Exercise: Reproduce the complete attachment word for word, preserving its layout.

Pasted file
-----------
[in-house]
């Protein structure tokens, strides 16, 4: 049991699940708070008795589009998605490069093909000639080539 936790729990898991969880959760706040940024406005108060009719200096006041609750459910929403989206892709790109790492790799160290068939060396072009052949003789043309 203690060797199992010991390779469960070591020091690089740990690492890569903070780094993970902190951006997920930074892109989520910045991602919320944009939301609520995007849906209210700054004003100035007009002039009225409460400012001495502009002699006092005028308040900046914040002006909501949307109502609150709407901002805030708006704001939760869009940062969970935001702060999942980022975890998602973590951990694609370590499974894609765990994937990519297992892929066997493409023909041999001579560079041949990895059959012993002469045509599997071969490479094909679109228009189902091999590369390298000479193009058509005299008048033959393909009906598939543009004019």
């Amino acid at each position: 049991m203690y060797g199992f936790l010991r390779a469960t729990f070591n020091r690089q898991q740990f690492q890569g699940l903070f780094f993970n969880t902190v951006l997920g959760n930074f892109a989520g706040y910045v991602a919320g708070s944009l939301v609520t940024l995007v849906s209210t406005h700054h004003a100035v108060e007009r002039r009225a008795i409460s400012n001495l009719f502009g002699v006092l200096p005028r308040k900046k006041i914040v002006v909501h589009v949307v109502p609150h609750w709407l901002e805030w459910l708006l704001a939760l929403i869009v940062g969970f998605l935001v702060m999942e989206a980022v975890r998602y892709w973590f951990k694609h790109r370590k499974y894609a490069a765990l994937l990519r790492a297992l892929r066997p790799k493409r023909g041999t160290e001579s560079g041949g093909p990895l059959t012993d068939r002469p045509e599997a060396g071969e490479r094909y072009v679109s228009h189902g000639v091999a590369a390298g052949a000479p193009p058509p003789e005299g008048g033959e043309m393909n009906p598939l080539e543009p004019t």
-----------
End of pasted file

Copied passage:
[in-house]
């Protein structure tokens, strides 16, 4: 049991699940708070008795589009998605490069093909000639080539 936790729990898991969880959760706040940024406005108060009719200096006041609750459910929403989206892709790109790492790799160290068939060396072009052949003789043309 203690060797199992010991390779469960070591020091690089740990690492890569903070780094993970902190951006997920930074892109989520910045991602919320944009939301609520995007849906209210700054004003100035007009002039009225409460400012001495502009002699006092005028308040900046914040002006909501949307109502609150709407901002805030708006704001939760869009940062969970935001702060999942980022975890998602973590951990694609370590499974894609765990994937990519297992892929066997493409023909041999001579560079041949990895059959012993002469045509599997071969490479094909679109228009189902091999590369390298000479193009058509005299008048033959393909009906598939543009004019």
């Amino acid at each position: 049991m203690y060797g199992f936790l010991r390779a469960t729990f070591n020091r690089q898991q740990f690492q890569g699940l903070f780094f993970n969880t902190v951006l997920g959760n930074f892109a989520g706040y910045v991602a919320g708070s944009l939301v609520t940024l995007v849906s209210t406005h700054h004003a100035v108060e007009r002039r009225a008795i409460s400012n001495l009719f502009g002699v006092l200096p005028r308040k900046k006041i914040v002006v909501h589009v949307v109502p609150h609750w709407l901002e805030w459910l708006l704001a939760l929403i869009v940062g969970f998605l935001v702060m999942e989206a980022v975890r998602y892709w973590f951990k694609h790109r370590k499974y894609a490069a765990l994937l990519r790492a297992l892929r066997p790799k493409r023909g041999t160290e001579s560079g041949g093909p990895l059959t012993d068939r002469p045509e599997a060396g071969e490479r094909y072009v679109s228009h189902g000639v091999a590369a390298g052949a000479p193009p058509p003789e005299g008048g033959e043309m393909n009906p598939l080539e543009p004019t």